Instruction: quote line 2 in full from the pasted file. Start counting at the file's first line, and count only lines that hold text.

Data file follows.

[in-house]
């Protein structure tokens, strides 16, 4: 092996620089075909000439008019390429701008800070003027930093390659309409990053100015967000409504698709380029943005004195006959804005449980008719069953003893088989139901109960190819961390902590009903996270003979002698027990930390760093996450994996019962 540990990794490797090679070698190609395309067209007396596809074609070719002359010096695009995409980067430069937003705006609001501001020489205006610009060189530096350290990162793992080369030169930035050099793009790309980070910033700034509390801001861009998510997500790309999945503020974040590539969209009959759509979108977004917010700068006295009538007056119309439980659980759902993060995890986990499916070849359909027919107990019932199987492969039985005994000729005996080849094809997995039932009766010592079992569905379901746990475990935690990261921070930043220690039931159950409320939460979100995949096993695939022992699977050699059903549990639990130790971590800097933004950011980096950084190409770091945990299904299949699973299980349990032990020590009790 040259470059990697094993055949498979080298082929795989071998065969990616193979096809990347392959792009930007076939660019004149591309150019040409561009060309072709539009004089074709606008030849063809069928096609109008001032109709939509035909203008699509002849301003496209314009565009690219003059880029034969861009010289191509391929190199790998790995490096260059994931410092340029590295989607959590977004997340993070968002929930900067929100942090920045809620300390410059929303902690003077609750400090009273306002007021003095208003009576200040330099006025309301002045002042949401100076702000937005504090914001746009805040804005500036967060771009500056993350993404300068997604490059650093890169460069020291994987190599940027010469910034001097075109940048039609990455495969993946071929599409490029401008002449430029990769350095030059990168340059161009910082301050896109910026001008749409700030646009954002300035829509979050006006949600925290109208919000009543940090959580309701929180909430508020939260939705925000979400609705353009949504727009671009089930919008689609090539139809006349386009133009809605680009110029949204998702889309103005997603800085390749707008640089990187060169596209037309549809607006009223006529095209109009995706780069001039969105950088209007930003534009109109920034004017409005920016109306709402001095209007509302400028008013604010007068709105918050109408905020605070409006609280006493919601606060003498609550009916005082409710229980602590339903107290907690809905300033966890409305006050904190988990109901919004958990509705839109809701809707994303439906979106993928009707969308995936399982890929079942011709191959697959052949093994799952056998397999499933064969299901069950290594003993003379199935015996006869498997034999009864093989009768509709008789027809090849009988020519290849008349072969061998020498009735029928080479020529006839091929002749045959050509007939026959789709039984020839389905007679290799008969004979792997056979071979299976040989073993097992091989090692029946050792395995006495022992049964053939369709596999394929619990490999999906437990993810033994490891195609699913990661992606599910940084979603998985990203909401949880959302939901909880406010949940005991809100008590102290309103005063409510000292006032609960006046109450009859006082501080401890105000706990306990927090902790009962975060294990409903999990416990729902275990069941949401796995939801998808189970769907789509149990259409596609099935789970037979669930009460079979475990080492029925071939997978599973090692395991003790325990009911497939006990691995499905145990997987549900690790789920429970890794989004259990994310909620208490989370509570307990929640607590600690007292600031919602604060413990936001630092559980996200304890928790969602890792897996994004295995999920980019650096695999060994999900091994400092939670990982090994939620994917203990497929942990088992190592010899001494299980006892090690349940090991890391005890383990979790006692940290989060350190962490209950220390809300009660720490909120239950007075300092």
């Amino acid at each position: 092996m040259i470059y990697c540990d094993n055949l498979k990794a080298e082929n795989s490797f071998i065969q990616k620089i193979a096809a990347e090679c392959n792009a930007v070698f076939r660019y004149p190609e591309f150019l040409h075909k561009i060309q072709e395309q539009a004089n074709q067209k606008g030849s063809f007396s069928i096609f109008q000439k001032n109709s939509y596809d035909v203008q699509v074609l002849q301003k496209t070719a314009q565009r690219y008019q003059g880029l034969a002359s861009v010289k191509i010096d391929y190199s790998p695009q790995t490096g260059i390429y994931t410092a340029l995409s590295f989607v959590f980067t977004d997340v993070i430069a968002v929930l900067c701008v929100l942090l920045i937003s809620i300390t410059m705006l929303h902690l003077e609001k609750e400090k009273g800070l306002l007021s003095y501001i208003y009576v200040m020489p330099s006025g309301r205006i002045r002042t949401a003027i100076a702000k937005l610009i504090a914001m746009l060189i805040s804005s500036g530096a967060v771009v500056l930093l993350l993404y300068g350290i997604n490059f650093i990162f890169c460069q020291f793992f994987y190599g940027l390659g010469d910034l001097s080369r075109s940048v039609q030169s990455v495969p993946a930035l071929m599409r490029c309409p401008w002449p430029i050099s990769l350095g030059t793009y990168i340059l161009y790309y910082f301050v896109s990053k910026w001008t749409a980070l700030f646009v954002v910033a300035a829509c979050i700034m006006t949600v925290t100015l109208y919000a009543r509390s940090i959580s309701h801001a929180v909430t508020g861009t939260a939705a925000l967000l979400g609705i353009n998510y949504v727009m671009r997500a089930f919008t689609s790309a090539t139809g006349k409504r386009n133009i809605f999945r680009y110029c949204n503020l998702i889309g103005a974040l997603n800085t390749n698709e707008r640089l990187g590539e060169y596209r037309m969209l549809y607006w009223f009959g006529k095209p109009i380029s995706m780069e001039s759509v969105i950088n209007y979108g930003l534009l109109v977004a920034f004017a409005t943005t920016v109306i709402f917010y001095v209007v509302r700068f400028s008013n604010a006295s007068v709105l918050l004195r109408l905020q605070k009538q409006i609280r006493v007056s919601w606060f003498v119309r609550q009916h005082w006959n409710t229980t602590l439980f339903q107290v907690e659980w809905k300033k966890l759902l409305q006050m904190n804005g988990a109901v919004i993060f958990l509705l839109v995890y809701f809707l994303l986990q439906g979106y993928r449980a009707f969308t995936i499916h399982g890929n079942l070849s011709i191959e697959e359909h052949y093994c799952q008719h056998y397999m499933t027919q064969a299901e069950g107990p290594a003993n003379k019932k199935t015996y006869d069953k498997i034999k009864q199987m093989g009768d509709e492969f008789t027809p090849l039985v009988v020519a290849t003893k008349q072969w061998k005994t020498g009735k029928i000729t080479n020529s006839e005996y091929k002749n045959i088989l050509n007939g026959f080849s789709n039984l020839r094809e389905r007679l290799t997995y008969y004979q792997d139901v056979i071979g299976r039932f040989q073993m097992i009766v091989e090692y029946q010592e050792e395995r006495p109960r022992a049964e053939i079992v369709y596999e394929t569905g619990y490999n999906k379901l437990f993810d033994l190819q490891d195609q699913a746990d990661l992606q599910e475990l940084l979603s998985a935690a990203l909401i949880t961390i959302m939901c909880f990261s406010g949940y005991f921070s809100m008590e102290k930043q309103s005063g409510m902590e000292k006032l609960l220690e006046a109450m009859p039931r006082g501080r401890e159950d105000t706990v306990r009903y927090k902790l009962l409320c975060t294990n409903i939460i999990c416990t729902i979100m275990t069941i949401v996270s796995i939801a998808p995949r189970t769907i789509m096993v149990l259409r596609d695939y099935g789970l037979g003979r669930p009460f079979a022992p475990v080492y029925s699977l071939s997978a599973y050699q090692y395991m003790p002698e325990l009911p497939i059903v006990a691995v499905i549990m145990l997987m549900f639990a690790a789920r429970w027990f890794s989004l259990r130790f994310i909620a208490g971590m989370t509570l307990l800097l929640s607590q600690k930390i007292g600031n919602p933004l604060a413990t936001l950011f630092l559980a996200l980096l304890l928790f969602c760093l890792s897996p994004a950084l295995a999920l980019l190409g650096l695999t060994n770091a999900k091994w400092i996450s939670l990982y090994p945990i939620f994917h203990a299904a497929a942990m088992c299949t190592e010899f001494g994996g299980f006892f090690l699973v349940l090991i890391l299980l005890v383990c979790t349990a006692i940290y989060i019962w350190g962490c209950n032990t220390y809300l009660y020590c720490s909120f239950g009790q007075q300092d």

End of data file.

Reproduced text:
């Protein structure tokens, strides 16, 4: 092996620089075909000439008019390429701008800070003027930093390659309409990053100015967000409504698709380029943005004195006959804005449980008719069953003893088989139901109960190819961390902590009903996270003979002698027990930390760093996450994996019962 540990990794490797090679070698190609395309067209007396596809074609070719002359010096695009995409980067430069937003705006609001501001020489205006610009060189530096350290990162793992080369030169930035050099793009790309980070910033700034509390801001861009998510997500790309999945503020974040590539969209009959759509979108977004917010700068006295009538007056119309439980659980759902993060995890986990499916070849359909027919107990019932199987492969039985005994000729005996080849094809997995039932009766010592079992569905379901746990475990935690990261921070930043220690039931159950409320939460979100995949096993695939022992699977050699059903549990639990130790971590800097933004950011980096950084190409770091945990299904299949699973299980349990032990020590009790 040259470059990697094993055949498979080298082929795989071998065969990616193979096809990347392959792009930007076939660019004149591309150019040409561009060309072709539009004089074709606008030849063809069928096609109008001032109709939509035909203008699509002849301003496209314009565009690219003059880029034969861009010289191509391929190199790998790995490096260059994931410092340029590295989607959590977004997340993070968002929930900067929100942090920045809620300390410059929303902690003077609750400090009273306002007021003095208003009576200040330099006025309301002045002042949401100076702000937005504090914001746009805040804005500036967060771009500056993350993404300068997604490059650093890169460069020291994987190599940027010469910034001097075109940048039609990455495969993946071929599409490029401008002449430029990769350095030059990168340059161009910082301050896109910026001008749409700030646009954002300035829509979050006006949600925290109208919000009543940090959580309701929180909430508020939260939705925000979400609705353009949504727009671009089930919008689609090539139809006349386009133009809605680009110029949204998702889309103005997603800085390749707008640089990187060169596209037309549809607006009223006529095209109009995706780069001039969105950088209007930003534009109109920034004017409005920016109306709402001095209007509302400028008013604010007068709105918050109408905020605070409006609280006493919601606060003498609550009916005082409710229980602590339903107290907690809905300033966890409305006050904190988990109901919004958990509705839109809701809707994303439906979106993928009707969308995936399982890929079942011709191959697959052949093994799952056998397999499933064969299901069950290594003993003379199935015996006869498997034999009864093989009768509709008789027809090849009988020519290849008349072969061998020498009735029928080479020529006839091929002749045959050509007939026959789709039984020839389905007679290799008969004979792997056979071979299976040989073993097992091989090692029946050792395995006495022992049964053939369709596999394929619990490999999906437990993810033994490891195609699913990661992606599910940084979603998985990203909401949880959302939901909880406010949940005991809100008590102290309103005063409510000292006032609960006046109450009859006082501080401890105000706990306990927090902790009962975060294990409903999990416990729902275990069941949401796995939801998808189970769907789509149990259409596609099935789970037979669930009460079979475990080492029925071939997978599973090692395991003790325990009911497939006990691995499905145990997987549900690790789920429970890794989004259990994310909620208490989370509570307990929640607590600690007292600031919602604060413990936001630092559980996200304890928790969602890792897996994004295995999920980019650096695999060994999900091994400092939670990982090994939620994917203990497929942990088992190592010899001494299980006892090690349940090991890391005890383990979790006692940290989060350190962490209950220390809300009660720490909120239950007075300092």